those of the RC-135's massive long baseline arrays), HSARM (the operational High Speed ARM which will perhaps come out of HSAD) will be able to
_directly target_, with advanced recognition/classification algorithms, the radar van and/or command vehicle as a discrete MMW signature.
This is important because ARMs work with such small aperture diameters and have to cover such a large total bandwidth that they often don't have the
most precise of spatial resolution when operating in purely passive radiation homing mode. This is especially true of the HARM whose original
wound-spiral antenna incorporated receiver blocks like pine cone wedges and didn't even /have/ the gimballed array that say the earlier Maxson seeker
on the AGM-78 STARM did.
In terms of ALARM, well, I've never seen the fascination with this weapon to be honest. It's only a couple hundred pounds shy of the HARM in weight
(660 vs. 810 IIRR) and while it has a significantly smaller span, it's _14 foot length_ entirely removes it from 'SRARM' class as a SideARM type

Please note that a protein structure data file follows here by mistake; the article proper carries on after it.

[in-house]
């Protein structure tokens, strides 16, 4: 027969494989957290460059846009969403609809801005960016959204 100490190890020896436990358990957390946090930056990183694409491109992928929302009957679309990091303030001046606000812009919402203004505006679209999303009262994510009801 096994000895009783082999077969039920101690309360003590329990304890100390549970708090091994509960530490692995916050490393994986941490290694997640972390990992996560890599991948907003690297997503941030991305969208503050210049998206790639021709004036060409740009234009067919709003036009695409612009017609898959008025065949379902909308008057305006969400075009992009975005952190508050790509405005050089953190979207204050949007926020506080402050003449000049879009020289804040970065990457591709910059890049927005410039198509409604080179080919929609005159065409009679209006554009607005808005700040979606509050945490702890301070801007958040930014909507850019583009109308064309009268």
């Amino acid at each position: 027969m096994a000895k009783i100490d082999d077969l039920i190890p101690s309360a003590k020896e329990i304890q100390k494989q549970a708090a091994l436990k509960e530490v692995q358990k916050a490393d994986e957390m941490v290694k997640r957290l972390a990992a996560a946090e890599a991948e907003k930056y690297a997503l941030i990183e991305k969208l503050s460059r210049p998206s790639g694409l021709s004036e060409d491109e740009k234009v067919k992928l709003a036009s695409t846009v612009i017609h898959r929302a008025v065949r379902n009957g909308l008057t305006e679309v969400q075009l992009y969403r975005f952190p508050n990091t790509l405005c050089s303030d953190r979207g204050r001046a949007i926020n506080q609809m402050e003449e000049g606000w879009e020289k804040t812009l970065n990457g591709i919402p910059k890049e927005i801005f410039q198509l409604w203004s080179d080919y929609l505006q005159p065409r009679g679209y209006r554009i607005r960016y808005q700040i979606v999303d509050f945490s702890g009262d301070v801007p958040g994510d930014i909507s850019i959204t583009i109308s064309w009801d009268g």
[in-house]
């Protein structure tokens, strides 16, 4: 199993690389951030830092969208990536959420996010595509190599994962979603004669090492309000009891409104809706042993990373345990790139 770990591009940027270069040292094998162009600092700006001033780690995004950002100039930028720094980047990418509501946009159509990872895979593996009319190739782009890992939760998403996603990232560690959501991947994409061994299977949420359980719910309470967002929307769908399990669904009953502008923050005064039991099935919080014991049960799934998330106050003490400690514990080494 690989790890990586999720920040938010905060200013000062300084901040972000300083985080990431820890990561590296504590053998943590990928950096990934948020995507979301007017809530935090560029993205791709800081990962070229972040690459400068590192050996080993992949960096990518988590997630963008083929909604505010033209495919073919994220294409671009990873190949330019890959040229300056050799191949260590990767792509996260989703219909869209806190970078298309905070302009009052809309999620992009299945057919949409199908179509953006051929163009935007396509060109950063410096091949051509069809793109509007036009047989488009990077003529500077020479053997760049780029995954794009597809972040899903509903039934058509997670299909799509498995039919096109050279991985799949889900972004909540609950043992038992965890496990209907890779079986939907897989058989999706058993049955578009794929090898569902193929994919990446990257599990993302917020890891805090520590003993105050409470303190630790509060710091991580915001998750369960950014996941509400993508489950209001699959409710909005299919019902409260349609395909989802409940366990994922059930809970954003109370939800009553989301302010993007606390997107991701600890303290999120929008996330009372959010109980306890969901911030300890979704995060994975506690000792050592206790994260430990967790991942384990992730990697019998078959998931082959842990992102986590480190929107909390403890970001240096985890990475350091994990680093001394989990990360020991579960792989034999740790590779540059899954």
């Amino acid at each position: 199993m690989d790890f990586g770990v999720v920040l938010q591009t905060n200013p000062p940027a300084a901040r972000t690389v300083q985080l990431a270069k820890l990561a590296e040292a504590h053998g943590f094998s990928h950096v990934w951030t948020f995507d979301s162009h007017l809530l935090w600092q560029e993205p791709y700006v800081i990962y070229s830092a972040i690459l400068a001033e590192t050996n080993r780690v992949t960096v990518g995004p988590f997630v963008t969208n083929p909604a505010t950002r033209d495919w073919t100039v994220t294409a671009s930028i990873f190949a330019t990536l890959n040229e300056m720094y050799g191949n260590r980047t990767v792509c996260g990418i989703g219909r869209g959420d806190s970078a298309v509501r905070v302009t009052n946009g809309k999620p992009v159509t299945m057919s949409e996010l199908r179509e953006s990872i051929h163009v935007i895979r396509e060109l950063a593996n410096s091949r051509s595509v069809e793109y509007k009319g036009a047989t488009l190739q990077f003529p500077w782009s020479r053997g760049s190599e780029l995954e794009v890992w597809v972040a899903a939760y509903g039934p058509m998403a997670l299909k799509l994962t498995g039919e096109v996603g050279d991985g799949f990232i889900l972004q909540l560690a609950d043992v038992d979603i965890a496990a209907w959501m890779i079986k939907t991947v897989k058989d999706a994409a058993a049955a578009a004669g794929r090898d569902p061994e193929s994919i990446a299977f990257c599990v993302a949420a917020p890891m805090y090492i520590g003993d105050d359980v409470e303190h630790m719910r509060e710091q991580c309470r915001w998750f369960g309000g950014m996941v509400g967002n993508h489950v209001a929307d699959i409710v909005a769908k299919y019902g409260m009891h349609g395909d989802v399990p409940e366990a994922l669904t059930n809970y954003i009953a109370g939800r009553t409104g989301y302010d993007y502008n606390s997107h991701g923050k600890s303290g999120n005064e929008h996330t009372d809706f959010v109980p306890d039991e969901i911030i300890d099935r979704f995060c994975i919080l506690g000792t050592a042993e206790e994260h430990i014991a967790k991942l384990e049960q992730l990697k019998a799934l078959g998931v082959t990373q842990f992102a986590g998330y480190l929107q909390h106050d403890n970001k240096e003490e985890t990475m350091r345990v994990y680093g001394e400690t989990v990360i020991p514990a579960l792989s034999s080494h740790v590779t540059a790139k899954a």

Equally importantly, there are rumors (Janes type rumors) that the round which the Serbians recovered sometime in the mid-90's was NOT fully
'safed' and thus they got hold of not only the operating electronics but also the software which drives modern RF threat cataloguing and thumbprint
signature homing. ARMs are very vulnerable to this type of exploitation because they are -totally- dependent on threat emission tags (PRF, refresh,
dwell and peak-rise definitions of lobe and scan etc.).
IMO, it is no coinkidence that the profusion of cheap decoys and ARM-Alarm type devices that began to show up in both the Serb and Iraqi defensive
OrBat came after not simply an awareness of the ARM+ALD (TALD/Chukar etc.). But also after numbers of both weapons were likely recovered and
The principle advantage of an ARM is not to 'loiter' in a paradrogued or lethal-decoy type fashion, rather it is to put iron on the antenna in a
_speedy_ fashion, before too many scans can paint a big enough picture to start putting ARH type SAMs into the air (R-77 VL, S-400, Aster, MICA VL